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Sunset Clause in a California Prenuptial Agreement

Posted by Furman & Zavatsky | Oct 17, 2019

The primary purpose of a prenuptial agreement is to provide married couples with peace of mind. Often, just asking for a “prenup” is considered having little to no faith in the success of an upcoming marriage. However, the trend for many California marrying couples is to agree on a prenup to hash out specific details of a potential divorce from the beginning.

The thought process is there would be little room for interpretation in a situation where the couples decide to divorce later down the road –  because a prenup will provide an outline each spouse's obligations and entitlements.

Sunset Clause in a California Prenuptial Agreement

Typically, marrying couples who have significant assets or own a lot of property will make the effort to obtain a prenuptial agreement. It's not a secret in Los Angeles that some people don't get married simply because they are in love.

There are situations where people use marriage in an attempt to obtain their partner's assets in divorce. This is one of the reasons why prenuptial agreements exist as they provide an outline of obligations each spouse has in the marriage, and what type of behavior could dissolve the marriage.

Couples take a variety of different paths toward marriage. When the finances a couple brings into their marriage are complicated, a prenuptial agreement can help provide a smooth path forward. When one or both soon-to-be spouses already have children of their own, a prenuptial agreement can be a necessary tool to clarify future inheritances.

Far from being an indictment of your impending marriage, a prenuptial agreement is simply a legal contract that delineates how your assets will be divided if the marriage should end in divorce – or when one of you dies.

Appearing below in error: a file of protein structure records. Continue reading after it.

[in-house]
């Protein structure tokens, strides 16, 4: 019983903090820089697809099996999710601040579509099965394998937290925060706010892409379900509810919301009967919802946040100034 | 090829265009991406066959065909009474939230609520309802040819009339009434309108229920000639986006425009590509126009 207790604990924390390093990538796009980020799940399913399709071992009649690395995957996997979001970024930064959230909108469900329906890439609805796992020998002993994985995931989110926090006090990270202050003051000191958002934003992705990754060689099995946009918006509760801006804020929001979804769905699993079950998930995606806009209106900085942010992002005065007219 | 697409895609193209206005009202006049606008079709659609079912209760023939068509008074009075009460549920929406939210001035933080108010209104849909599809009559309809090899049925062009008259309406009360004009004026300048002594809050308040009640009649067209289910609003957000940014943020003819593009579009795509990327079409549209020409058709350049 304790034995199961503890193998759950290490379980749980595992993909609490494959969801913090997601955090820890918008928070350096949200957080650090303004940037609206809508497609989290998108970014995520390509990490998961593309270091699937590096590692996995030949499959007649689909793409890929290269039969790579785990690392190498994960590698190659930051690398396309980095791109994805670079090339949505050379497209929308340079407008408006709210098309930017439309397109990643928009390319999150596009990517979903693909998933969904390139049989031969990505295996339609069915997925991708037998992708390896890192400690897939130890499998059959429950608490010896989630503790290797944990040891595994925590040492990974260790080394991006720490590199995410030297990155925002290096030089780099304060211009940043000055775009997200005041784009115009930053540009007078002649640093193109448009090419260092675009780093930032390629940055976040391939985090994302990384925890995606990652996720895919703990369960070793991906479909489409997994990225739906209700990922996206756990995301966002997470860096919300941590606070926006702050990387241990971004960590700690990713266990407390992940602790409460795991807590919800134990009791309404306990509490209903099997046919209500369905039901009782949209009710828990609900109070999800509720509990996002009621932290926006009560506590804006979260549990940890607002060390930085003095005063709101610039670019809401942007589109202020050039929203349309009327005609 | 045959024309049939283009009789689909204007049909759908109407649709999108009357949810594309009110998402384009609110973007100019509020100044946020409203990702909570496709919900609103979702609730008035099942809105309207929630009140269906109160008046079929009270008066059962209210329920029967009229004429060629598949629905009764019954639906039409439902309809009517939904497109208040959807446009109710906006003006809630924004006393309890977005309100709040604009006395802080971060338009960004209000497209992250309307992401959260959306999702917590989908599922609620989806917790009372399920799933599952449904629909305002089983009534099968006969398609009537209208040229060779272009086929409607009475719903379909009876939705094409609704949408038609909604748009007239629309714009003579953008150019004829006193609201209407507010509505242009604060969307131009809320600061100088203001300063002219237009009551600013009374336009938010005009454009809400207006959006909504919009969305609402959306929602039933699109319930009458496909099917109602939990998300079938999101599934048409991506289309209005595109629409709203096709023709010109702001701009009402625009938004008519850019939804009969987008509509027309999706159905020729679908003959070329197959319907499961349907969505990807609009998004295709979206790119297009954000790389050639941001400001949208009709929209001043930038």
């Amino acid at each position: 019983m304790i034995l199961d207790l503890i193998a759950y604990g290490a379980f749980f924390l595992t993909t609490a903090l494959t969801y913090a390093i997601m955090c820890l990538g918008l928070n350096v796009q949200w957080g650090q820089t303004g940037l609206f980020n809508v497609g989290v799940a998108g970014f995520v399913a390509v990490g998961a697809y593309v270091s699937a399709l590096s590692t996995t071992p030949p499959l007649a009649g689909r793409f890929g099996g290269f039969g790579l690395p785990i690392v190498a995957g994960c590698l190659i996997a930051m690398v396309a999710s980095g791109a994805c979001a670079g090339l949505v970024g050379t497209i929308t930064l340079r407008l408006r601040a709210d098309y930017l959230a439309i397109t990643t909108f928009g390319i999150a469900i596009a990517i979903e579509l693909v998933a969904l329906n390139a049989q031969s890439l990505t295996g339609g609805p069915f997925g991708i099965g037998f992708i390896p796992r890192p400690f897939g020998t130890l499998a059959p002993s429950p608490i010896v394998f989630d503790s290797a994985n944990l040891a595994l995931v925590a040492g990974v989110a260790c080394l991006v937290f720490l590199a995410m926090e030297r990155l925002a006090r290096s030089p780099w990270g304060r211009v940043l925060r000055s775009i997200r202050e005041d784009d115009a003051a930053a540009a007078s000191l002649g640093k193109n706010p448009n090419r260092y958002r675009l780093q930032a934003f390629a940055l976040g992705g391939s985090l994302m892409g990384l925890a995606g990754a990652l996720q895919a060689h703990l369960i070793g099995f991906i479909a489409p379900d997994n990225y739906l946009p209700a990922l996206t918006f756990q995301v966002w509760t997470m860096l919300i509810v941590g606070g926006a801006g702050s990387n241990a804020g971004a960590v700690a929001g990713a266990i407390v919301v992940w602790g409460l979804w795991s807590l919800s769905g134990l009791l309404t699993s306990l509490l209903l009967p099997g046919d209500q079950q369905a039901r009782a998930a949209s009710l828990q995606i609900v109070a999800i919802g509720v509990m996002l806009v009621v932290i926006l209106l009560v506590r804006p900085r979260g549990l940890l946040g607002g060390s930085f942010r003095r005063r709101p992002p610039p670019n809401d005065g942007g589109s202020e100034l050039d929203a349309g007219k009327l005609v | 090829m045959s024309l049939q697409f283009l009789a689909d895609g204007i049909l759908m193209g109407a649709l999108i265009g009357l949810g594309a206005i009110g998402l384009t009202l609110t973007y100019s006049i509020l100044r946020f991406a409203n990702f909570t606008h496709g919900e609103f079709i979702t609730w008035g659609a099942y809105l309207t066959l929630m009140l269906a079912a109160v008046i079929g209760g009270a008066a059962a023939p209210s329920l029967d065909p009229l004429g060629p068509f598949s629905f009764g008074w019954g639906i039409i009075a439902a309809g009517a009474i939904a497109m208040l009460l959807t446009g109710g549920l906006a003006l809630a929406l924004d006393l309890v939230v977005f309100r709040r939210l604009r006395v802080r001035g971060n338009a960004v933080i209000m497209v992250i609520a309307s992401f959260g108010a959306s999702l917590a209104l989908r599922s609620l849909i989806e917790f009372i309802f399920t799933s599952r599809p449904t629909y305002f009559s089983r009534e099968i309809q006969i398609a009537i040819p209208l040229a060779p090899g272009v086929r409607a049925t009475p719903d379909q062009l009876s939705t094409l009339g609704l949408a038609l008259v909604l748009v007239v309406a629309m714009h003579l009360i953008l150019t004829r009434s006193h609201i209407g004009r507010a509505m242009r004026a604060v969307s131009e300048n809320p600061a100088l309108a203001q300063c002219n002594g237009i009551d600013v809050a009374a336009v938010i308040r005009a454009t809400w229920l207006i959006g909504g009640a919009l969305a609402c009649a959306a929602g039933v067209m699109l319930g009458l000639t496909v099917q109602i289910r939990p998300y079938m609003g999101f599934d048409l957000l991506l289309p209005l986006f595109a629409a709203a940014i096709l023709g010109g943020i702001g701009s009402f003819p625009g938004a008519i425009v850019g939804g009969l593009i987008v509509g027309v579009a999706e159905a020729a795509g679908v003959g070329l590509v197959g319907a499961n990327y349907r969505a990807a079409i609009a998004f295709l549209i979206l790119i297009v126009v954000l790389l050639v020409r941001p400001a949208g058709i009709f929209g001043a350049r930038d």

As such, many couples with prenuptial agreements include sunset clauses that outline how the agreement will evolve – or end – as your marriage evolves. If you have concerns regarding a prenuptial agreement, consult with an experienced Los Angeles divorce lawyer today.

The Sunset Clause

A prenup can have several clauses, including one of the most important known as a “Sunset” clause. This specific clause covers how the prenuptial agreement ends. Spouses can arrange a sunset clause however they want – and most will include them in their prenup on the assumption after so many years of marriage – it won't no longer be necessary in their marriage.

In most cases, a sunset clause will dictate an of a prenuptial agreement after a certain amount of years of marriage. For instance, a couple could decide on a sunset clause that states the agreement will expire after 20 years of marriage. This is basically saying that after being married for so long, any doubts that existed which were the cause of the prenup have now ended, and the prenup is no longer necessary.

In other words, a sunset clause in a prenup is typically a clause that describes when the prenuptial agreement will be terminated – after X number of years, for instance.

After 20 years of marriage – for example – many couples believe that their unions will have proven to be stable and that any prenuptial agreements – at that point in their relationships – will no longer be necessary. Some sunset clauses, on the other hand, phase the prenuptial agreement out gradually over time.

Phased Sunset Clauses